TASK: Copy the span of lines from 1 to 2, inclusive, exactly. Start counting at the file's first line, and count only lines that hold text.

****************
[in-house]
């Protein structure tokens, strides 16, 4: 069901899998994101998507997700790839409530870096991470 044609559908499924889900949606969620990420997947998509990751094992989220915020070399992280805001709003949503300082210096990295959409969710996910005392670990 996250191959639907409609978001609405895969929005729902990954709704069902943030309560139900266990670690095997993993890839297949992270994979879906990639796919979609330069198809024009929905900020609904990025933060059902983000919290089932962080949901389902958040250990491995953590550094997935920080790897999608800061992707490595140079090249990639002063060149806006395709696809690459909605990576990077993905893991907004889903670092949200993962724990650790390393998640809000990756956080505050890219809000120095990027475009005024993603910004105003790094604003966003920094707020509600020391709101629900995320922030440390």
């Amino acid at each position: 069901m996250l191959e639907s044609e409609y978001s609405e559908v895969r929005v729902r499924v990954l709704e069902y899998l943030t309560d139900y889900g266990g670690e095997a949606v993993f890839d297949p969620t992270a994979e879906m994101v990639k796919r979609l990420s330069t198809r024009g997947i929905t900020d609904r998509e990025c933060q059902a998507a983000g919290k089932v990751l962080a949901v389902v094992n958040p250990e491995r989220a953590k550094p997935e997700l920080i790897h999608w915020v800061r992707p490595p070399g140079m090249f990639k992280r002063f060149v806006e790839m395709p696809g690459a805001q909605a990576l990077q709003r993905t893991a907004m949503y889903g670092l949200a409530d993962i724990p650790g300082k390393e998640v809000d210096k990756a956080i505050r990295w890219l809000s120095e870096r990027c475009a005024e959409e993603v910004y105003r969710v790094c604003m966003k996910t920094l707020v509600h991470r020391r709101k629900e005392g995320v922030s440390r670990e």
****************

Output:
[in-house]
């Protein structure tokens, strides 16, 4: 069901899998994101998507997700790839409530870096991470 044609559908499924889900949606969620990420997947998509990751094992989220915020070399992280805001709003949503300082210096990295959409969710996910005392670990 996250191959639907409609978001609405895969929005729902990954709704069902943030309560139900266990670690095997993993890839297949992270994979879906990639796919979609330069198809024009929905900020609904990025933060059902983000919290089932962080949901389902958040250990491995953590550094997935920080790897999608800061992707490595140079090249990639002063060149806006395709696809690459909605990576990077993905893991907004889903670092949200993962724990650790390393998640809000990756956080505050890219809000120095990027475009005024993603910004105003790094604003966003920094707020509600020391709101629900995320922030440390």